Welch, Robert H. Church Administration: Creating Efficiency for Effective Ministry. Second Edition ed. Nashville, TN: B&H Academic, 2011.
In the world of leadership, there are libraries full of books identifying the next twenty-one leadership principles to guide decision-making. There are volumes written regarding corporate shift from good to great. There are definitively less books written from the perspective of church administration, this is where Dr. Robert Welch has found his niche, and his bookChurch Administration can make a significant impact. Beginning with the Jethro Principle, Welch provides excellent insight and resources into the lives of church administrators. The position of church administrator creates debate within the walls of the church; some feel as though the position is too business minded and that the church is not a business, while others feel as though the position is ordained. This reaction paper examines five key insights and five implications for church organizational structure.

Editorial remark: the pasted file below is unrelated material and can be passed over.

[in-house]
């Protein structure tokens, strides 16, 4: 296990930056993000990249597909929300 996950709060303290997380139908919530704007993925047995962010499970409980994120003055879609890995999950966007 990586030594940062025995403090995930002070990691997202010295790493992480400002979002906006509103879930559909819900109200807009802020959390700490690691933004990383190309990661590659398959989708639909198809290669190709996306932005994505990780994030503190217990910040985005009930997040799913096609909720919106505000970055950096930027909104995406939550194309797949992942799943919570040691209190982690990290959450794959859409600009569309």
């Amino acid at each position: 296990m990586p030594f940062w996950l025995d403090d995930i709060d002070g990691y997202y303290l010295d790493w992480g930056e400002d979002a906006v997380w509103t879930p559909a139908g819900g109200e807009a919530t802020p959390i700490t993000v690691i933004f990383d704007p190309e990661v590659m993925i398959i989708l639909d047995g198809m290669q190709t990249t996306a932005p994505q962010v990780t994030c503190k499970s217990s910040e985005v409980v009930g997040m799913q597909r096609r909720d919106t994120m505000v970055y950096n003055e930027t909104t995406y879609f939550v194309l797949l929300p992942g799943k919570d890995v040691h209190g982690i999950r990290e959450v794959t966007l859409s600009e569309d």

In the church administration world, there are variations of the position within various churches. Potentially, this is a position that even shifts when new senior leadership is established. This section will examine five key insights discussed by Welch. First, there are four styles of church administrator identified: the showman, the doubting Thomas, the monk, and the control freak. Each church administrator will fit into one of these classifications. While these names have a negative connotation to them, Welch utilizes the terms for humor sake. Of these four styles of church administration, each holds positive and negative influence. Second, there must be a form of personnel evaluation established within the organizational structure of the church.Without this, the church quickly becomes a country club and the staff is ineffective in their positions. Personnel evaluations do not have to be negative in focus; rather they can reflect the Carrot Principle when holding a positive approach to the topic. Third, stewarding of financialresources holds tremendous tension, but in a church world often enveloped in Financial Peace or Crown Ministries, the church must also determine to follow these practical, biblical principles.One aspect of following these principles revolves around wise stewardship in the areas of debt, salaries, and acquisitions. All three of these areas can quickly demoralize a staff, and dry-out the financial security of an organization. Fourth, the church administrator must not only utilize the financial resources well, but also the physical resources. Not every church meets in their own bought and paid-for facility, many are deep in debt and others simply rent locations, therefore, the physical resources of the church must also be a high priority. Transporting and storing equipment can be costly; therefore, churches must ration the needed operations for a wise use of time, space, energy, and cost. Fifth, the last key insight to examine is that of risk management, this one key insight maybe as important as or more so than the rest. Risk management is one area that the church has failed to support and as a result, various tragedies have exposed it. The church must have strategic plans in place for all forms of emergency, without this, the church becomes a community susceptible to thieves, abusers, and the like, therefore, a risk management tool must be developed to guide churches into the correct mindset of protection.